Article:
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              Advances and trends in the molecular systematics of anisakid nematodes, with implications for their evolutionary ecology and host-parasite co-evolutionary processes.

              The application of molecular systematics to the anisakid nematodes of the genera Anisakis, Pseudoterranova and Contracaecum, parasites of aquatic organisms, over the last two decades, has advanced the understanding of their systematics, taxonomy, ecology and phylogeny substantially. Here the results of this effort on this group of species from the early genetic works to the current status of their revised taxonomy, ecology and evolutionary aspects are reviewed for each of three parasitic groups. It has been shown that many anisakid morphospecies of Anisakis, Contracaecum and Pseudoterranova include a certain number of sibling species. Molecular genetic markers provided a rapid, precise means to screen and identify several species that serve as definitive and intermediate and or/paratenic hosts of the so far genetically characterized species. Patterns of differential distribution of anisakid nematodes in various definitive and intermediate hosts are presented. Differences in the life history of related species can be due both to differential host-parasite co-adaptation and co-evolution, and/or to interspecific competition, that can reduce the range of potential hosts in sympatric conditions. Phylogenetic hypotheses attempted for anisakid nematodes and the possible evolutionary scenarios that have been proposed inferred from molecular data, also with respect to the phylogeny of their hosts are presented for the parasite-host associations Anisakis-cetaceans and Contracaecum-pinnipeds, showing that codivergence and host-switching events could have accompanied the evolution of these groups of parasites. Finally, examples in which anisakid nematodes recognized genetically at the species level in definitive and intermediate/paratenic hosts from various geographical areas of the Boreal and Austral regions and their infection levels have been used as biological indicators of fish stocks and food-web integrity in areas at high versus low levels of habitat disturbance (pollution, overfishing, by-catch) are presented.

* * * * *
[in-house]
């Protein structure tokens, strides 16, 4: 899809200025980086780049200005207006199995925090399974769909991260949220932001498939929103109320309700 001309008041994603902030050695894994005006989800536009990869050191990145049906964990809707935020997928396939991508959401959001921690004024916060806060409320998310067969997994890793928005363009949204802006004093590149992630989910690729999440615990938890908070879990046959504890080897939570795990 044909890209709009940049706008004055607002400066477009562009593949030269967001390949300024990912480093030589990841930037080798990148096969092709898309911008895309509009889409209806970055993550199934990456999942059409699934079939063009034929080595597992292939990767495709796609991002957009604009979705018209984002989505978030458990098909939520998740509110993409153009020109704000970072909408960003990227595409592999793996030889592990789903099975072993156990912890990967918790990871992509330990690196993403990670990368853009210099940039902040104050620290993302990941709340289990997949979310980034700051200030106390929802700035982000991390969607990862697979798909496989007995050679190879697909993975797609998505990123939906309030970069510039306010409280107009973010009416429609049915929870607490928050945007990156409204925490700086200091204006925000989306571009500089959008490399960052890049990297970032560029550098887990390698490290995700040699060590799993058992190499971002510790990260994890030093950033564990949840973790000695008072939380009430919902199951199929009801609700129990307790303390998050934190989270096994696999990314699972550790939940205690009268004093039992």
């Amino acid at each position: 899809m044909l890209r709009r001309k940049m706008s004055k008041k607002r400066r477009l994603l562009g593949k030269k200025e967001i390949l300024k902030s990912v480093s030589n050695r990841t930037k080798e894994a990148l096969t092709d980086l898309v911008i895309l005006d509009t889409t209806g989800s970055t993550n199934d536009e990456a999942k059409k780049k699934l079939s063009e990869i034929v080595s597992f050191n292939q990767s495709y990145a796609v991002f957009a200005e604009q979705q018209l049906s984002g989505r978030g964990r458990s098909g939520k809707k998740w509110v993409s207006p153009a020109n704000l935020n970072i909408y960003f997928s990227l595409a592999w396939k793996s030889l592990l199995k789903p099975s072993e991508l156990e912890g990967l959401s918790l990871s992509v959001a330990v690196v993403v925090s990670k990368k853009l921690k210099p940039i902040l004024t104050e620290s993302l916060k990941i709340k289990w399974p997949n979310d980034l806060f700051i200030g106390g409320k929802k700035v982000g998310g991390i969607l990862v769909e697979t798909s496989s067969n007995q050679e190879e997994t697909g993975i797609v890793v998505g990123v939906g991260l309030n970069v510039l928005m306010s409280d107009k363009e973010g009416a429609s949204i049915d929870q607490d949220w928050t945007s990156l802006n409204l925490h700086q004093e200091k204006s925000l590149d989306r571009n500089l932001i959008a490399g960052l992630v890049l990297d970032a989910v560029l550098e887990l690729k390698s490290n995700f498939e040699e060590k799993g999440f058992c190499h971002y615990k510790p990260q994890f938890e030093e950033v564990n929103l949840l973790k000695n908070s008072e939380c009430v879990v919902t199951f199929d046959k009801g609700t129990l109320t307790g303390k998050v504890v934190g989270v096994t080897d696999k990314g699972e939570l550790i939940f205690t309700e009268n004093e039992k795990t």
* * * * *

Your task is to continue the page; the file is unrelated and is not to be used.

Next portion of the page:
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                Author and article information

                Journal
                Parasite
                Parasite
                parasite
                Parasite
                EDP Sciences
                1252-607X
                1776-1042
                2020
                11 February 2020
                : 27
                : ( publisher-idID: parasite/2020/01 )
                Affiliations
                [1 ] Department of Public Health and Infectious Diseases, Section of Parasitology, Sapienza-University of Rome P.le Aldo Moro 5 00185 10 Rome Italy
                [2 ] Department of Ecological and Biological Sciences, Tuscia University Viale dell’Università s/n 01100 Viterbo Italy
                [3 ] Cawthron Institute 98 Halifax Street East, The Wood 7010 Nelson New Zealand
                Author notes
                [a]

                Laboratory Affiliated to Istituto Pasteur Italia-Fondazione Cenci-Bolognetti, Viale Regina Elena, 291, 00161 Roma, Italy

                [* ]Corresponding author: simonetta.mattiucci@ 123456uniroma1.it
                Article
                parasite190119 10.1051/parasite/2020004
                10.1051/parasite/2020004
                7011781
                32043965
                © E. Bello et al., published by EDP Sciences, 2020

                This is an Open Access article distributed under the terms of the Creative Commons Attribution License ( https://creativecommons.org/licenses/by/4.0), which permits unrestricted use, distribution, and reproduction in any medium, provided the original work is properly cited.

                Page count
                Figures: 3, Tables: 3, Equations: 0, References: 25, Pages: 9
                Categories
                Research Article